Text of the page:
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Dinner in a Dash: solves the problem of what's for dinner

Taren Weyer, creator of Dinner in a Dash, will be offering the class to moms and female guardians of Westside students this fall.

Dinner in a Dash has a dash of education. A dash of relationship building. A dash of empowerment and confidence boosting.

And yes, a dash of making dinners.

Dinner in a Dash is the brainchild of Taren Weyer and recently she was awarded a $2,000 foundation grant from Allina Health.

Dinner in a Dash will be offered to moms and female guardians of students at Westside Elementary School.

It’s especially geared for people who don’t plan dinners ahead of time and then stress out at 5 p.m. trying to get something thrown together while the kids complain of being hungry.

“The program wants to eliminate that nagging question of  what am I going to make for dinner tonight?” Weyer said. “It removes all menu planning, shopping, prep-work and clean-up. It makes it less stressful and gives people more time to enjoy the things they love.”

Participants in Dinner in a Dash will prepare 19 freezer meals. Most are meant to be cooked in a crock pot and each will include lean meats, fresh vegetables, whole grains and some added fat.

Classes will meet from 6 -7 p.m. six times in September through December and is open to about 20-30 moms/female guardians.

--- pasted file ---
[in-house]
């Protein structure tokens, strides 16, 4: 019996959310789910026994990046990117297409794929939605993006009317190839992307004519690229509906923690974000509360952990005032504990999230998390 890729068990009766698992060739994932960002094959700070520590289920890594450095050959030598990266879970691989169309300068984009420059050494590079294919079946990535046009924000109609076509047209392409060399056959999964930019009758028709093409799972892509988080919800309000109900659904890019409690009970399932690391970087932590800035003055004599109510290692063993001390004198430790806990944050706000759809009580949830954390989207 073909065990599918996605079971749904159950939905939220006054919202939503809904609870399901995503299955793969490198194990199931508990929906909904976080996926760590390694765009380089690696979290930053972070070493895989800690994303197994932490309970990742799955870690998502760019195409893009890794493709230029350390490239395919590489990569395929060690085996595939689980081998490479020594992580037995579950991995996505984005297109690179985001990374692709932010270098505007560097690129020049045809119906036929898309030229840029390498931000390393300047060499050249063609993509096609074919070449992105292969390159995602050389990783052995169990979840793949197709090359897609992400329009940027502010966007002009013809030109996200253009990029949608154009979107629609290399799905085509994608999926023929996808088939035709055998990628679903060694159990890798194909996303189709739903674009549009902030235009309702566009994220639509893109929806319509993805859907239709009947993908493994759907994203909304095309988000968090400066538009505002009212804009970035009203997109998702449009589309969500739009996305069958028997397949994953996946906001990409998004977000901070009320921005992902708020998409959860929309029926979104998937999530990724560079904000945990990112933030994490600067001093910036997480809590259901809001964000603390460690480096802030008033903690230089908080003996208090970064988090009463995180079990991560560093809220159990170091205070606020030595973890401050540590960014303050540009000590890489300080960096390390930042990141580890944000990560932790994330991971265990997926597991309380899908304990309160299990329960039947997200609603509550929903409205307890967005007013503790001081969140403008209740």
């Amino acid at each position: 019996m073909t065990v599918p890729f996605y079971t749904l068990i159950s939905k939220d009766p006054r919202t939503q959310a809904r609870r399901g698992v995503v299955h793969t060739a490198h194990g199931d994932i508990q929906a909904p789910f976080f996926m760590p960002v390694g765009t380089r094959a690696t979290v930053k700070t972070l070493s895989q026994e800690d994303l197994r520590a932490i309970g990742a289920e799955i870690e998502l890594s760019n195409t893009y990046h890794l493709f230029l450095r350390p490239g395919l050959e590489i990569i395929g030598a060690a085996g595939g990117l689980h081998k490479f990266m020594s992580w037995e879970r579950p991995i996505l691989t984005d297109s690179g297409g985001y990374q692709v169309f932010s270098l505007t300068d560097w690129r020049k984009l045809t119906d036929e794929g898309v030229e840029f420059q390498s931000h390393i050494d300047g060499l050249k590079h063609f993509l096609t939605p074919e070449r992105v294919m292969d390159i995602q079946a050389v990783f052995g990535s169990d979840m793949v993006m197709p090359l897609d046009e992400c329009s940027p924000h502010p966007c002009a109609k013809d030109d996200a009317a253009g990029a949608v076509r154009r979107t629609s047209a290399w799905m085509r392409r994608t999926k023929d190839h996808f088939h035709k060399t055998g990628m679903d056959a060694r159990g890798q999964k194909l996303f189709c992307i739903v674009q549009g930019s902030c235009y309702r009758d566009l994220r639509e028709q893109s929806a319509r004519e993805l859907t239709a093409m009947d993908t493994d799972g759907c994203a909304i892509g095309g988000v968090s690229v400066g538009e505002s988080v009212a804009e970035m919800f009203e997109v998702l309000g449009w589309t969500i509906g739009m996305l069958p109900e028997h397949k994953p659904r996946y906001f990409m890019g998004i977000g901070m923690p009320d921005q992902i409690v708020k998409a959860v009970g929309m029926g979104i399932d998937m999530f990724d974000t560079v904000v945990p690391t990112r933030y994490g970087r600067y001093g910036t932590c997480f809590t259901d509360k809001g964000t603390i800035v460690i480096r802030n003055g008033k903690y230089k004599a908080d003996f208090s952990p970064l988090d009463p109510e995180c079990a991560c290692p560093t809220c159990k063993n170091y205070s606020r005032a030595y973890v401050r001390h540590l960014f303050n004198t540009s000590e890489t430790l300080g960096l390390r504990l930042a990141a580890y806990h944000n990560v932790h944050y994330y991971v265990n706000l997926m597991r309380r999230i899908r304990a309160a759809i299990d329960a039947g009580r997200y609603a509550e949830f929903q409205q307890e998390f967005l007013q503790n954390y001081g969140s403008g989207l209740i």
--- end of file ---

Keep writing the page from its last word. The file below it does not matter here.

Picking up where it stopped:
During the class, Weyer will have informal discussions on topics such as quick-serve lunches, dinners-on-the-go and picky eaters. At the end of each session, participants get a packet that includes all the recipes.

Weyer will also send an email with tips discussed during the session and ideas on how to use the leftovers.

Getting the grant means Weyer can keep the cost down. Dinner in a Dash will cost $200 which includes all the food already prepared. That comes out to be about $13 per meal to serve six people.

The grant also allows for scholarships for those who may need some help. The cost for them will be $125.

Weyer says it’s not all about cooking.

“It’s also about getting to know one another and forming new relationships, making connections.”

Weyer says what she really loves about facilitating a class like this is the changes she witnesses in the participants.

“It’s about people experiencing something new and when they get it,” Weyer says, “I can see it in their eyes. Their eyes sparkle.”

Weyer claims when the moms/female guardians learn meal preparation, it’s good for the whole family.

“Kids can see that maybe mom has been stressed out in the kitchen. She goes through the class, the kids see the changes and that makes them want to try something new too. When parents gain confidence it transfers to the kids.”

Weyer will send an email to Westside parents in August to announce the class and how to register. The announcement will also be printed in the Westsider, the school’s newsletter.